Dogs are lovable creatures but when it comes to trimming their nails, some of them might put up quite a fight. Most dog owners are scared of the episode almost as much as the dogs and do not want to risk hurting their beloved pet. Trimming your dog’s toenails is important for their overall health and well-being.
Importance of Nail Trimming
Not trimming your pet’s nails can result in severe long-term consequences, such as arthritis. When a pooch’s toenails are long and start to make contact with hard surfaces, such as pavements and wooden floors, the hard surface creates a force and pushes the overgrown nail back into the nail bed, causing pain and problems with mobility. The excess pressure affects the toe joints and may even cause the toes to twist to the side, resulting in arthritis. Additionally, long nails can become ingrown or begin to snag as your dog walks.
Creating a Relaxing Environment
Create a comfortable and relaxing environment for your pet prior to the grooming session. Start by giving your pet a nice warm bath. Bathing softens the dog’s toenails and makes it easier for you to clip them off. If your dog seems agitated or nervous, gradually get them used to having their feet handled. Spend a few minutes with your dog, gently rubbing and massaging their feet. Once your pet is comfortable with you touching their feet, move on to the clippers.
Assemble the Right Supplies
There are different types of nail clippers available in the market. Choose one according to your dog’s size and breed. While guillotine style clippers work best for smaller breeds, pilers are well suited for larger dogs. Apart from nail clippers, you need some styptic powder in case of accidents. Accidents occur no matter how much we try to avoid them, hence it is best to be prepared with the proper emergency supplies. Having the proper supplies within reach will allow you to quickly stop the bleeding and relieve the pain. This reduces the risk of a nail infection.
However, styptic powder will initially cause stinging, hence be prepared to hold onto your dog firmly yet gently before applying it. And lastly, offer your dog treats for cooperating. This will help them remain calm in the future sessions.
Trimming the Nails
Lay your dog down on a comfortable spot or on a cushion. Hold onto their toe firmly, yet gently. Start by identifying which nail needs to be cut first. The quick is a pink area within each nail that consists of various blood vessels and nerves. Cutting the quick can be painful, hence never cut the nails too short. Work the nail clipper and gently clip off the tip of the nail. Be wary of where the actual blade is before cutting the nail.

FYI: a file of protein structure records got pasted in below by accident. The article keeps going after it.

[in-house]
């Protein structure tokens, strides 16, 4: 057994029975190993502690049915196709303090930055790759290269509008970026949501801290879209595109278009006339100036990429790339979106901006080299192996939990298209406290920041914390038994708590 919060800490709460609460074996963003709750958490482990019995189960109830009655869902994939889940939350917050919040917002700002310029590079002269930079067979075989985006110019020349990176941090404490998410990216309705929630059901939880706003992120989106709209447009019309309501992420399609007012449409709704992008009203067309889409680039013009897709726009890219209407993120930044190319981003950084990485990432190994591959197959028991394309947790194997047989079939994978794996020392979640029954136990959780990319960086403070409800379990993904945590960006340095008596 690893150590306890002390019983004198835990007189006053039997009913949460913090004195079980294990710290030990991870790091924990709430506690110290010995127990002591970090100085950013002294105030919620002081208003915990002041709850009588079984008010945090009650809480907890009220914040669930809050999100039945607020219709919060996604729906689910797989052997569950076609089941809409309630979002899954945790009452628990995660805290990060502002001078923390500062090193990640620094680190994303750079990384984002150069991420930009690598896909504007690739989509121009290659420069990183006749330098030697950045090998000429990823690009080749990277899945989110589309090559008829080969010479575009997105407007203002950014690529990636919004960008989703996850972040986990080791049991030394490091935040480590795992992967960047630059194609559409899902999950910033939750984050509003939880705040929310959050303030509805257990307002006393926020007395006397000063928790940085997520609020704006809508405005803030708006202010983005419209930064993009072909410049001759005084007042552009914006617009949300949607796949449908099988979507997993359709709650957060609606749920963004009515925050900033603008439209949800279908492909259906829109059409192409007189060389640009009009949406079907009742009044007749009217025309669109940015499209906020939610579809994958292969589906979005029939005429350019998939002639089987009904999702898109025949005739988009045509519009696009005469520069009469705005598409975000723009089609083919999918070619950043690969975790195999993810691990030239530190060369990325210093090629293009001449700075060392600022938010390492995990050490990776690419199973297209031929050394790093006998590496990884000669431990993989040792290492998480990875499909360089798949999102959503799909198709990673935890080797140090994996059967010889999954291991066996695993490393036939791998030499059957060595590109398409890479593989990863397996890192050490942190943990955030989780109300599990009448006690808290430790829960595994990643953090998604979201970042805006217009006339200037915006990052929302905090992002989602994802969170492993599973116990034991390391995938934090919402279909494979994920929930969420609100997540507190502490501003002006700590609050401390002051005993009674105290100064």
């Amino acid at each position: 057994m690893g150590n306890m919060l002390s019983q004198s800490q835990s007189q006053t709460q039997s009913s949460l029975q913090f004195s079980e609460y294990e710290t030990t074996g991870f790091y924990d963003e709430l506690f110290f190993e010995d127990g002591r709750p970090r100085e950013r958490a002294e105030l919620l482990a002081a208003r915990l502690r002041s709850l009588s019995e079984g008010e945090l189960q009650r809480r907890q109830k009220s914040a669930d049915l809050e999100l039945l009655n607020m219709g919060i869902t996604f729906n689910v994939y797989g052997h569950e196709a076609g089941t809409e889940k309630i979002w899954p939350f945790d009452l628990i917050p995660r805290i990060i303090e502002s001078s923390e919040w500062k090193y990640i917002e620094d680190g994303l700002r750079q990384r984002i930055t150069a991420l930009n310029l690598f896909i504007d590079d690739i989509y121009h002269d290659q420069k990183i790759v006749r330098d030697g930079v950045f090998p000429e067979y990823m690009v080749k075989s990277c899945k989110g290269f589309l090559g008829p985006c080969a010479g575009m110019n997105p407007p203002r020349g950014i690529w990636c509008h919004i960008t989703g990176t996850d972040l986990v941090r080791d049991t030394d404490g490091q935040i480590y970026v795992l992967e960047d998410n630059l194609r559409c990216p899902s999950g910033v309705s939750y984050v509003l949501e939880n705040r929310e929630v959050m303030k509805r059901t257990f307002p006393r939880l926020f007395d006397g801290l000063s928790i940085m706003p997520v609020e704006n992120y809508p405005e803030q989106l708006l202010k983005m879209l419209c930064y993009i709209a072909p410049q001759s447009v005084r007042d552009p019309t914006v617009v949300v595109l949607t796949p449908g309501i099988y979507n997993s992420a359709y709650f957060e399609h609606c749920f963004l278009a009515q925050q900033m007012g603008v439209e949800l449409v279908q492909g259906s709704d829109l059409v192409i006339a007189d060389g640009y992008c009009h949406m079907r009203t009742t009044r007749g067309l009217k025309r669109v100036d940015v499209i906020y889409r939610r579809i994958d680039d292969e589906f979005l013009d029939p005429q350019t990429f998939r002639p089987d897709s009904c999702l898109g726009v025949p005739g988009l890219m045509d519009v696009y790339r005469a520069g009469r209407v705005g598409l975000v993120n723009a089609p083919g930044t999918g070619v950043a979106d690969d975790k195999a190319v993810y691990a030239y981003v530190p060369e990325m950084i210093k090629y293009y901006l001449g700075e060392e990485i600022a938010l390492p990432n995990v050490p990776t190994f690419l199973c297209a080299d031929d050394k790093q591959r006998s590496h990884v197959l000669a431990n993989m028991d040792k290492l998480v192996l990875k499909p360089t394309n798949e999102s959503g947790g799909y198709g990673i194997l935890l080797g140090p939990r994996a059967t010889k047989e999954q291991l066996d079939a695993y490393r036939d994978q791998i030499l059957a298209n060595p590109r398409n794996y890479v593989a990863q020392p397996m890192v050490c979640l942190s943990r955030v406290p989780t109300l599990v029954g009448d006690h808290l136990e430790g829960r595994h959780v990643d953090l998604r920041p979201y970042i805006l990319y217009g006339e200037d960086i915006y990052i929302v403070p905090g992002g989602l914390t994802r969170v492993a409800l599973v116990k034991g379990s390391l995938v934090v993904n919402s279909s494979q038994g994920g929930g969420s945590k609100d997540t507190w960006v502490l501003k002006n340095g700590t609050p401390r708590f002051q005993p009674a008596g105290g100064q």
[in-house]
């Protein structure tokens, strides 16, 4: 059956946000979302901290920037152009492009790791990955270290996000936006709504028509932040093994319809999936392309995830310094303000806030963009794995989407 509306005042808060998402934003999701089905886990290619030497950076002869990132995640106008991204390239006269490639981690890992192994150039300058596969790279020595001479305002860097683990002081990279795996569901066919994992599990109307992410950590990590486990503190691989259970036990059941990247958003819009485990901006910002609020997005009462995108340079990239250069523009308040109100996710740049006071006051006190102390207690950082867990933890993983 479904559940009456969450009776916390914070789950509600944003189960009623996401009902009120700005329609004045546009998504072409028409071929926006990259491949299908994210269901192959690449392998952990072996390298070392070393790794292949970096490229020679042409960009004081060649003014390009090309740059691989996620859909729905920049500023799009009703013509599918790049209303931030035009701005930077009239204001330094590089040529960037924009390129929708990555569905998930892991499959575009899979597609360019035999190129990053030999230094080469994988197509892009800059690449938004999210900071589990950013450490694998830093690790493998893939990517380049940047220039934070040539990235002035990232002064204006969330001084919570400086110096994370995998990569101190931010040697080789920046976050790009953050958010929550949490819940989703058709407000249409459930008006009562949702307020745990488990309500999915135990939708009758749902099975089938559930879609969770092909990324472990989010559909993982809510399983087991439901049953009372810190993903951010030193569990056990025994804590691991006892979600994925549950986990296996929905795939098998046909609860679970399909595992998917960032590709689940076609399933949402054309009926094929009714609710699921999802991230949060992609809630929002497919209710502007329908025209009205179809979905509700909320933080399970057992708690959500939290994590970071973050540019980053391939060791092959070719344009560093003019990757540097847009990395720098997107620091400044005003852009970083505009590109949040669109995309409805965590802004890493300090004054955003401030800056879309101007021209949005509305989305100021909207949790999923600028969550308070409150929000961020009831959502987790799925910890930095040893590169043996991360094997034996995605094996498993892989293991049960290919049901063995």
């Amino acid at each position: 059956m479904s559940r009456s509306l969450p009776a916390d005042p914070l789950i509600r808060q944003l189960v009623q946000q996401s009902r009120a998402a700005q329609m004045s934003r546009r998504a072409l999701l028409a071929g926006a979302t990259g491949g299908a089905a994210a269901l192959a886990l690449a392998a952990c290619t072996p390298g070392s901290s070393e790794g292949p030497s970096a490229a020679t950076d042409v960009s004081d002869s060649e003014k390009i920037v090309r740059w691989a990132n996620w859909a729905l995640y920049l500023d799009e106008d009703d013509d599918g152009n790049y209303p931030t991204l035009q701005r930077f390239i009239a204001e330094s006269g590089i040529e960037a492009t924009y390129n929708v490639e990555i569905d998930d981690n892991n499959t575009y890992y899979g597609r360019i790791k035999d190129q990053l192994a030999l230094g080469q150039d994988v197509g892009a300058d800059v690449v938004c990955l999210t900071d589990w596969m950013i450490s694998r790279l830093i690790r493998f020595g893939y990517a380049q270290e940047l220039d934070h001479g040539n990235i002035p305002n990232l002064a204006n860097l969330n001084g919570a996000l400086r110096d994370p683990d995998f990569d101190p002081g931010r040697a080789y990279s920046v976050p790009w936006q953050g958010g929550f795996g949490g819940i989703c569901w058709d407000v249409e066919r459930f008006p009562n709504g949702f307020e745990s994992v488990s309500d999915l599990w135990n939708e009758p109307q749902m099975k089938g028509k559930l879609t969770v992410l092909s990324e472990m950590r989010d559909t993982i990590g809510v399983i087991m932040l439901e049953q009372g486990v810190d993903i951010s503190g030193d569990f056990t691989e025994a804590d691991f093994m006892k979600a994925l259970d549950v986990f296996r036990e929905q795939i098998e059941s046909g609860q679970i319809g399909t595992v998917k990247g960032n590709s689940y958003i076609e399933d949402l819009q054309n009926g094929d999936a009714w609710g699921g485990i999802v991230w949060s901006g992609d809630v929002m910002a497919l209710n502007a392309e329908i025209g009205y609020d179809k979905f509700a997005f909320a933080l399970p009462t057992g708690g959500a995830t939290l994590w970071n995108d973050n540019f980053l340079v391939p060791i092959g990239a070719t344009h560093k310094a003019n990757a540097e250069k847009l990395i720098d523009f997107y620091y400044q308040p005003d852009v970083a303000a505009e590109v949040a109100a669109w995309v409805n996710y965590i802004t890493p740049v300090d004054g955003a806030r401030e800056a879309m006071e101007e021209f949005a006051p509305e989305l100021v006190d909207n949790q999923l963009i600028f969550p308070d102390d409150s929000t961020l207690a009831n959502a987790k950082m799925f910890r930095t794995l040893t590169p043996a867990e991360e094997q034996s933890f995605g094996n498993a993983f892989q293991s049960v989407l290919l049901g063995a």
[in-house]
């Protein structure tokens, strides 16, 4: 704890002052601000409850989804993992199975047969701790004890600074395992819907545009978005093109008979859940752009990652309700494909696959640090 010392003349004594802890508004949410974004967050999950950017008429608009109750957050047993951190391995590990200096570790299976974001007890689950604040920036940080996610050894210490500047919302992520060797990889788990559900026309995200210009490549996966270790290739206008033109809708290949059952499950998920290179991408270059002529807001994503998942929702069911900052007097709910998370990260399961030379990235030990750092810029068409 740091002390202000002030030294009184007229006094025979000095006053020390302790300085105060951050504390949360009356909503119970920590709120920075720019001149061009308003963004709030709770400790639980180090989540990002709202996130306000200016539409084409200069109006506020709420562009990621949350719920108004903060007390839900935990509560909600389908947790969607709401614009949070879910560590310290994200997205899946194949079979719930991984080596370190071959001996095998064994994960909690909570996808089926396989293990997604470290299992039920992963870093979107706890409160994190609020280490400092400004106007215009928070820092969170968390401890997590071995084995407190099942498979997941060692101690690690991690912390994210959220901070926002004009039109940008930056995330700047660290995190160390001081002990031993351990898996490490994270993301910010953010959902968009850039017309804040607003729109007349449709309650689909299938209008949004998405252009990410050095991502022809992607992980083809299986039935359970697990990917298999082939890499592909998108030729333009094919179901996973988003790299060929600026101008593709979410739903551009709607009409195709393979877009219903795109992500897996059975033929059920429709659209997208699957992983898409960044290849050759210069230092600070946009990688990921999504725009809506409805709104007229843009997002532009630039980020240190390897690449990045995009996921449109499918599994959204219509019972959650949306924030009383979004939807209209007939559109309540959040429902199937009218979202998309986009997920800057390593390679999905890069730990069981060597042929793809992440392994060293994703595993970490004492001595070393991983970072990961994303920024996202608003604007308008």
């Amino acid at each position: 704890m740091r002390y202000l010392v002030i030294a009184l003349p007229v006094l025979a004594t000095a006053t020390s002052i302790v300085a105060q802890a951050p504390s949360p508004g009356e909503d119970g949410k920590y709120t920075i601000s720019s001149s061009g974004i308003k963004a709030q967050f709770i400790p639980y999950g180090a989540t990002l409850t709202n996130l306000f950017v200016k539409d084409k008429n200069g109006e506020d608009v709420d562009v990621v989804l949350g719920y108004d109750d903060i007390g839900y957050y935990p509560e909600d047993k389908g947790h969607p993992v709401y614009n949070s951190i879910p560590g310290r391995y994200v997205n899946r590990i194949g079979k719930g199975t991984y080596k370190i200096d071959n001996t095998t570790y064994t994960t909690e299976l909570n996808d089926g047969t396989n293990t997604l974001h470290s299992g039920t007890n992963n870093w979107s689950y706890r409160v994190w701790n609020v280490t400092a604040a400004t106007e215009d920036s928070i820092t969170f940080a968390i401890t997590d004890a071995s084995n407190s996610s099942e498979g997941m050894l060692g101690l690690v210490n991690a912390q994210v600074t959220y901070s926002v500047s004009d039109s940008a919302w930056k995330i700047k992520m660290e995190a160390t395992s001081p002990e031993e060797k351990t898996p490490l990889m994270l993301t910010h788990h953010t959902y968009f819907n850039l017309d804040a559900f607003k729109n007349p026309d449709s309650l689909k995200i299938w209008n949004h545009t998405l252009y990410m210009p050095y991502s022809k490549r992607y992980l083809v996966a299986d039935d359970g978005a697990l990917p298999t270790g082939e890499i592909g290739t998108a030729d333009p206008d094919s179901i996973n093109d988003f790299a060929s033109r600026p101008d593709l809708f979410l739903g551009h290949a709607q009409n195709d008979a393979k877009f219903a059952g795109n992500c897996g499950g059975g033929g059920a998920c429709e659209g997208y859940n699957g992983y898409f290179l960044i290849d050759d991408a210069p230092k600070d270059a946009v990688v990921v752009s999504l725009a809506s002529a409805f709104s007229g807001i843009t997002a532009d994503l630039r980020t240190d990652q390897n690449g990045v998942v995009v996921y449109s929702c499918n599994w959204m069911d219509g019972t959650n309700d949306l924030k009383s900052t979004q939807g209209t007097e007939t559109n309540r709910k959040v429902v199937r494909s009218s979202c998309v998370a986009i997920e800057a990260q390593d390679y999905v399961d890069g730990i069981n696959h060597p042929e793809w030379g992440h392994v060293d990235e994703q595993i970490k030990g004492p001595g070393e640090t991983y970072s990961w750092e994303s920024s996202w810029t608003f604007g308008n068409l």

Some nail clippers slightly hide the blade. This causes the dog owner to trim more than wanted. While cutting the nail, keep the nail clipper at a perpendicular angel, avoiding extreme positions. If your dog has declaws, clip them off too. These nails are located higher up on the inside of the legs. Unlike regular nails, declaws have to be trimmed frequently because they do not make contact with the floor when the dog walks. In the end, use a filer to make the nails smooth.
Dealing with Accidents
Accidents can happen, hence remain calm. If you clip the ‘quick’, stop right away but not before applying styptic powder to the injured toenail. Gently apply pressure on the toenail as you press the powder. The styptic powder may sting a little, hence ask someone to hold your dog down and help him stay calm. Talk to your dog throughout the process. This might help them remain calm. If the bleeding does not stop within a couple of minutes, take your dog to the vet immediately to prevent nail infection.
So, you see, trimming your dog’s nails does not have to be aggravating process. With the right supplies and techniques, you will soon find clipping your dog’s nails as easy as clipping your own.
Note: Watch out for signs of distress, such as whining, shivering, panting and growling. If your dog is showing any of these signs and is not able to get over the fear of having their nails trimmed, do not force them to submit and take them to a professional groomer instead.